Because we love to travel, we did not hesitate when we found cheap plane tickets to Taiwan! Taiwan is an island around 100 km off the coast of China. We had a fantastic time in Taiwan, and here we write about some of the surprises we experienced there.
Shock one: People everywhere!!
Ljubljana in getting more and more touristy and as locals we like beautiful but peaceful and less crowded places and still enjoy what city has to offe... Read more
The first shock was how densely Taiwan is populated! Since we come from Slovenia, a relatively small country not densely populated with 2 million inhabitants, we have been often asked whether we all live in one city. In Taiwan, however, anytime we were walking down the streets; there were people everywhere! Taiwan is approximately 50% larger than Slovenia, but has 10-times more people! The locals are friendly and helpful – whenever we looked lost someone came to us and asked where we wanted to go. They helped us ordering the food and finding the right bus.
Shock two: Taipei never sleeps
We live in Ljubljana, the capital of Slovenia. Ljubljana is the city with the most nightlife in Slovenia. However, in comparison to Taipei, it is a town for pensioners. Apart from a few clubs, everything is closed after midnight, and it is very peaceful and quiet. In Taipei, we stayed in a lively neighborhood Ximen where everything was open and loud throughout the whole day, even at night almost as bright as during the day!
Shock three: Lines, lines everywhere
In Slovenia, we usually regard ourselves as polite. However, when it comes to standing in the lines, the Taiwanese surely win. Sometimes you can see 50 people in a line one by one - waiting for the metro, bus, food stalls, even for the escalators. Taiwanese also always give a seat to older or disabled people. Probably with so many people living there queues and politeness are a way to avoid chaos.
However, the locals become entirely different persons when driving cars! When locals see you on the zebra crossing, we swear they speed up and try to chase you off the street. Crossing the road (especially where there were no traffic lights) was very stressful while at home it is easy.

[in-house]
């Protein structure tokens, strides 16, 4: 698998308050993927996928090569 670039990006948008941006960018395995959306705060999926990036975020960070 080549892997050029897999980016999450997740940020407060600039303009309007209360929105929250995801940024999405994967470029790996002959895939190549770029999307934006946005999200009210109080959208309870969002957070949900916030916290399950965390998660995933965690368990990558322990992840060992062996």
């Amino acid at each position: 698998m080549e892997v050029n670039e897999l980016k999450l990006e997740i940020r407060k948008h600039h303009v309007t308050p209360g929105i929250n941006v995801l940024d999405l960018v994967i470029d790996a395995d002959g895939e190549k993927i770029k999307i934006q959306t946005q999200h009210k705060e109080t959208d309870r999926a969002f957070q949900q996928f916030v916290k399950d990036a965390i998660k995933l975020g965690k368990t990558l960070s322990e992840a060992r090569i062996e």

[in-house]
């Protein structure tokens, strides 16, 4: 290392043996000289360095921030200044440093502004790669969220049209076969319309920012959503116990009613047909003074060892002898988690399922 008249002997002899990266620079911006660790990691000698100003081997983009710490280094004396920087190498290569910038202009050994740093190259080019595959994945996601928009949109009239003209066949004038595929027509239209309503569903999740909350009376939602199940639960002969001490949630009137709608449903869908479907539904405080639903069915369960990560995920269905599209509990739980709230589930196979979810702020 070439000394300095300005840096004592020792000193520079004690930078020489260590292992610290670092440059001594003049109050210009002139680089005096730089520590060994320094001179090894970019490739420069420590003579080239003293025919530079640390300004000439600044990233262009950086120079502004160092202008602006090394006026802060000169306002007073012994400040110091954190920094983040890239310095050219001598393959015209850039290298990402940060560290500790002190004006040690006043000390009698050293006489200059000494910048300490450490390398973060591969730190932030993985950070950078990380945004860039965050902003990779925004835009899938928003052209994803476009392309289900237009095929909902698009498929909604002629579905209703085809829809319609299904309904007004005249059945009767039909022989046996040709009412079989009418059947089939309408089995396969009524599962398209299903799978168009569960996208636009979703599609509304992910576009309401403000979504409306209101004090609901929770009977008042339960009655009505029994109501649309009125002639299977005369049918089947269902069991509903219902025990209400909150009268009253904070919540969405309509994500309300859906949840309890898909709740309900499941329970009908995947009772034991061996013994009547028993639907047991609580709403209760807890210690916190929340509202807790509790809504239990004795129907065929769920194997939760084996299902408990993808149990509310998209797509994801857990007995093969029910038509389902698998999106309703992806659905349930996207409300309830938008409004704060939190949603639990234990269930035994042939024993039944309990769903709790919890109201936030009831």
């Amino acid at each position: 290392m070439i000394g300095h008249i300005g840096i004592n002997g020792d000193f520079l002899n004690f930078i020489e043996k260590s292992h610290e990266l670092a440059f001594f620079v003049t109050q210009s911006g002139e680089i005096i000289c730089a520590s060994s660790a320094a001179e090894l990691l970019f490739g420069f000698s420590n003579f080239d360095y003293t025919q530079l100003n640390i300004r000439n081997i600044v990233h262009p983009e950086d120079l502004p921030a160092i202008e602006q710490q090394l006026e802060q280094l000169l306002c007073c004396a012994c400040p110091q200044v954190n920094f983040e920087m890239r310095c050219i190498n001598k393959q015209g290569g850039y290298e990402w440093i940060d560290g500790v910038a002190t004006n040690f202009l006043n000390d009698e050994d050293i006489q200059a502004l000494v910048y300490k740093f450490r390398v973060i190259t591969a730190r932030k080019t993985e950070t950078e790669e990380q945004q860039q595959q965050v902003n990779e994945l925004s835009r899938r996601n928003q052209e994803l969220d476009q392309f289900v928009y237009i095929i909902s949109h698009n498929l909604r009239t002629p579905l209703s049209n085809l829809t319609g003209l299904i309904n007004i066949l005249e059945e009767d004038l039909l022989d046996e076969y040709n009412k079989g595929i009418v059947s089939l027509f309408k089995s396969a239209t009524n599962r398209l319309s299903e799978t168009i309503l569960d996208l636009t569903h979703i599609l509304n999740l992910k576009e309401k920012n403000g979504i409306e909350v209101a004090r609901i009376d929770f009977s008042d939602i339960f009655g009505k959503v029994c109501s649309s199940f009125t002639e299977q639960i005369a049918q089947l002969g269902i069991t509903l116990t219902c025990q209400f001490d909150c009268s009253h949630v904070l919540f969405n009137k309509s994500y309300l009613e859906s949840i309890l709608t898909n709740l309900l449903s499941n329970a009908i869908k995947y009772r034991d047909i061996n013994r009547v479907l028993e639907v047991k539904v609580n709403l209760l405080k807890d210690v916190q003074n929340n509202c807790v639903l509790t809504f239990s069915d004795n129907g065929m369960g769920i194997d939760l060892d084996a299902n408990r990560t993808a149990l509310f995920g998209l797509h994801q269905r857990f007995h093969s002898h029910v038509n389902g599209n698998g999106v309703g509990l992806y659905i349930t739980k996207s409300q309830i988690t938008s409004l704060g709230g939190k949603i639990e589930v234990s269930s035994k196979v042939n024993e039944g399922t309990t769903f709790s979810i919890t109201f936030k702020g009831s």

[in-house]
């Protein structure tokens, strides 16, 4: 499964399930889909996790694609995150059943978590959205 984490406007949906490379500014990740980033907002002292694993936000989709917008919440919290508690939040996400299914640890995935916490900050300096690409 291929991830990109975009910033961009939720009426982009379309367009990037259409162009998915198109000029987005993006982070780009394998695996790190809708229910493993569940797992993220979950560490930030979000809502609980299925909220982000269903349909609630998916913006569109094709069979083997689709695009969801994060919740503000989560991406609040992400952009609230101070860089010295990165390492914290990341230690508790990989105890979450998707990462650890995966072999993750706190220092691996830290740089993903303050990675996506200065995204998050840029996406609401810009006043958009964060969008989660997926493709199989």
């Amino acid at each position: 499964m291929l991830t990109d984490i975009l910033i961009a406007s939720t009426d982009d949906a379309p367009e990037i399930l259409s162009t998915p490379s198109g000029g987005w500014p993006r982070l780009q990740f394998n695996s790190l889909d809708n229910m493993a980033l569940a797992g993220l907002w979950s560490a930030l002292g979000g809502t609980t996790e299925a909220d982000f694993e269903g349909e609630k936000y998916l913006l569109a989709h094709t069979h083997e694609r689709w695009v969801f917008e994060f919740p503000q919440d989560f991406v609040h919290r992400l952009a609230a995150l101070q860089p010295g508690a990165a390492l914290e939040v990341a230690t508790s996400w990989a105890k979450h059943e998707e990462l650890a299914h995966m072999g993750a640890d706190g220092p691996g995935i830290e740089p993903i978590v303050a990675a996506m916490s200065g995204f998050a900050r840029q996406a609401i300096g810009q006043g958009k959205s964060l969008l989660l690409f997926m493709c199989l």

Shock four: Rice, rice, rice, and rice noodles for a change
In Slovenia, bread is present with all meals, and we cannot survive long without it. In Taiwan, rice has this role. One of the Taiwanese favorites (although it has a rather unfortunate translation) is the small intestine in the big intestine which is a meat sausage wrapped in a rice sausage instead of bread. It was really good and one our favourite breakfast choices.
At the night markets, you can eat very late in the night. At home we rarely eat after 6 pm – in Slovenia, it is customary to eat dinner early. Also most kitchens in restaurants close later in the evening.
Shock five: amazing public transport
In Slovenia, it is almost a sport to complain about our public traffic. It takes a lot of time to get anywhere, the connections are scarce and mostly at least 15 minutes late. We all have cars because it is at least 2-times faster than public transport. But in Taiwan, it was faster to go somewhere by train than by car. The public transportation in Taiwan was excellent – clean, fast, on time and there were many different routes. We loved it!
Shock six: connected even in the National park
In Europe, we can use mobile data, and it makes traveling much more relaxed. In Taiwan, they have something similar – free wifi for tourists throughout the country. All you have to do is register online and then confirm the registration at the airport and voila – you have free internet everywhere!
Shock seven: ordering food in Chinese
The most common language spoken in Taiwan in Chinese. Our Chinese is practically non-existent apart for the 'thank you' (Xie Xie) and 'hello' (ni-hao). In restaurants, when you are ordering food, you mark what you want on a menu, and everything is written in Chinese. Sometimes, they have special menus with pictures, but usually, you can only guess what you are ordering. Ordering food was an adventure, and we were never sure what we were going to eat.
Shock eight: Beethoven and garbage-day
In Slovenia, we collect rubbish at home and put it in containers in front of our homes and then on designated days the garbage truck comes and collects it. In Taiwan, the garbage day was much more eventful – a truck was slowly driving around playing Beethoven's music For Elise very loud. When the locals hear the music, they bring the rubbish from their homes to the truck.
All in all, Taiwan was amazing, and we loved everything about it. We cannot wait to get back!
We are keen to publish travel experiences of people from Central and Eastern Europe. Let us know if you want to share your travel story too.
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